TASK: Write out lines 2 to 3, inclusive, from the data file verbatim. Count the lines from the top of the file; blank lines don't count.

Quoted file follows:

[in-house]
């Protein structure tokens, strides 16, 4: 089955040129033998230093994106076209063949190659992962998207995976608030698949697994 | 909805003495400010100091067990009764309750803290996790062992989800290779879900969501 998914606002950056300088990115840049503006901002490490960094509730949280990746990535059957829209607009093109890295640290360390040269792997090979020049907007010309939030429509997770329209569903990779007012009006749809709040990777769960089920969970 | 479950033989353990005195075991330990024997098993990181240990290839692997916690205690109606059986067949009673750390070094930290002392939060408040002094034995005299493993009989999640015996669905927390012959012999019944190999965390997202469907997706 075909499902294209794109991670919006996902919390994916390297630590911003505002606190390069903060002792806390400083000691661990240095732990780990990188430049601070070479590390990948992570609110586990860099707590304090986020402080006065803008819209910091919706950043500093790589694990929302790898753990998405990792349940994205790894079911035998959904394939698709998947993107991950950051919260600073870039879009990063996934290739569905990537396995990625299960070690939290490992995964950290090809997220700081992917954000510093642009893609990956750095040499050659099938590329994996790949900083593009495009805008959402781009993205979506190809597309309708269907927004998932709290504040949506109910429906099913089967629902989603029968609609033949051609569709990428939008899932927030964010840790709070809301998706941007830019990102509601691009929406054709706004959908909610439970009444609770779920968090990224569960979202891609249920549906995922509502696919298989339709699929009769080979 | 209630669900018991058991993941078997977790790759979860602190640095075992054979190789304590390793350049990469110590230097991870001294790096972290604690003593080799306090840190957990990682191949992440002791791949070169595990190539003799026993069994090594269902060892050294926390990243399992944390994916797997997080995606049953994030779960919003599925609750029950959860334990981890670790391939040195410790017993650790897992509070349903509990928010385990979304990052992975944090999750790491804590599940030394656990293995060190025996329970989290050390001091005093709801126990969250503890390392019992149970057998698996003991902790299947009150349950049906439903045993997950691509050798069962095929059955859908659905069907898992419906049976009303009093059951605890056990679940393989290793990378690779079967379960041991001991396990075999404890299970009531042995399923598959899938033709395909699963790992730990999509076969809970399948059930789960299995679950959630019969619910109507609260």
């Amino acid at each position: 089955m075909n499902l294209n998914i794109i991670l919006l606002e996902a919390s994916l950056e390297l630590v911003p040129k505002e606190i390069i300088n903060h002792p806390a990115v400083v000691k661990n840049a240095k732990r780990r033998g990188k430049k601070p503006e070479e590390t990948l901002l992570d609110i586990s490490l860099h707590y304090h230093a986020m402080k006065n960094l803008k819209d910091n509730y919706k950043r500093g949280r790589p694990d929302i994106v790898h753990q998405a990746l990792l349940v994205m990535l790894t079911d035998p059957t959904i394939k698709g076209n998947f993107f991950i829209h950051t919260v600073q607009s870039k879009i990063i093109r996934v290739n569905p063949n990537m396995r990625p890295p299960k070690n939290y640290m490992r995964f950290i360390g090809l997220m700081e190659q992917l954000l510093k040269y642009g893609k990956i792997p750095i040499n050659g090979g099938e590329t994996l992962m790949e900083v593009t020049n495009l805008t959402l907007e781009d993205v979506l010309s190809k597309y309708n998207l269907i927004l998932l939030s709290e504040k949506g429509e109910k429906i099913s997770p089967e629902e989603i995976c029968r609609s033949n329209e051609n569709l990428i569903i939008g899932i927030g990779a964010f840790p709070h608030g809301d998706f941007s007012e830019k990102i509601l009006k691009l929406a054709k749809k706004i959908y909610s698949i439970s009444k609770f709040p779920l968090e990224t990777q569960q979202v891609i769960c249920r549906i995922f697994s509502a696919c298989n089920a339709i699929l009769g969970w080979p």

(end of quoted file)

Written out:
């Protein structure tokens, strides 16, 4: 089955040129033998230093994106076209063949190659992962998207995976608030698949697994 | 909805003495400010100091067990009764309750803290996790062992989800290779879900969501 998914606002950056300088990115840049503006901002490490960094509730949280990746990535059957829209607009093109890295640290360390040269792997090979020049907007010309939030429509997770329209569903990779007012009006749809709040990777769960089920969970 | 479950033989353990005195075991330990024997098993990181240990290839692997916690205690109606059986067949009673750390070094930290002392939060408040002094034995005299493993009989999640015996669905927390012959012999019944190999965390997202469907997706 075909499902294209794109991670919006996902919390994916390297630590911003505002606190390069903060002792806390400083000691661990240095732990780990990188430049601070070479590390990948992570609110586990860099707590304090986020402080006065803008819209910091919706950043500093790589694990929302790898753990998405990792349940994205790894079911035998959904394939698709998947993107991950950051919260600073870039879009990063996934290739569905990537396995990625299960070690939290490992995964950290090809997220700081992917954000510093642009893609990956750095040499050659099938590329994996790949900083593009495009805008959402781009993205979506190809597309309708269907927004998932709290504040949506109910429906099913089967629902989603029968609609033949051609569709990428939008899932927030964010840790709070809301998706941007830019990102509601691009929406054709706004959908909610439970009444609770779920968090990224569960979202891609249920549906995922509502696919298989339709699929009769080979 | 209630669900018991058991993941078997977790790759979860602190640095075992054979190789304590390793350049990469110590230097991870001294790096972290604690003593080799306090840190957990990682191949992440002791791949070169595990190539003799026993069994090594269902060892050294926390990243399992944390994916797997997080995606049953994030779960919003599925609750029950959860334990981890670790391939040195410790017993650790897992509070349903509990928010385990979304990052992975944090999750790491804590599940030394656990293995060190025996329970989290050390001091005093709801126990969250503890390392019992149970057998698996003991902790299947009150349950049906439903045993997950691509050798069962095929059955859908659905069907898992419906049976009303009093059951605890056990679940393989290793990378690779079967379960041991001991396990075999404890299970009531042995399923598959899938033709395909699963790992730990999509076969809970399948059930789960299995679950959630019969619910109507609260």
């Amino acid at each position: 089955m075909n499902l294209n998914i794109i991670l919006l606002e996902a919390s994916l950056e390297l630590v911003p040129k505002e606190i390069i300088n903060h002792p806390a990115v400083v000691k661990n840049a240095k732990r780990r033998g990188k430049k601070p503006e070479e590390t990948l901002l992570d609110i586990s490490l860099h707590y304090h230093a986020m402080k006065n960094l803008k819209d910091n509730y919706k950043r500093g949280r790589p694990d929302i994106v790898h753990q998405a990746l990792l349940v994205m990535l790894t079911d035998p059957t959904i394939k698709g076209n998947f993107f991950i829209h950051t919260v600073q607009s870039k879009i990063i093109r996934v290739n569905p063949n990537m396995r990625p890295p299960k070690n939290y640290m490992r995964f950290i360390g090809l997220m700081e190659q992917l954000l510093k040269y642009g893609k990956i792997p750095i040499n050659g090979g099938e590329t994996l992962m790949e900083v593009t020049n495009l805008t959402l907007e781009d993205v979506l010309s190809k597309y309708n998207l269907i927004l998932l939030s709290e504040k949506g429509e109910k429906i099913s997770p089967e629902e989603i995976c029968r609609s033949n329209e051609n569709l990428i569903i939008g899932i927030g990779a964010f840790p709070h608030g809301d998706f941007s007012e830019k990102i509601l009006k691009l929406a054709k749809k706004i959908y909610s698949i439970s009444k609770f709040p779920l968090e990224t990777q569960q979202v891609i769960c249920r549906i995922f697994s509502a696919c298989n089920a339709i699929l009769g969970w080979p």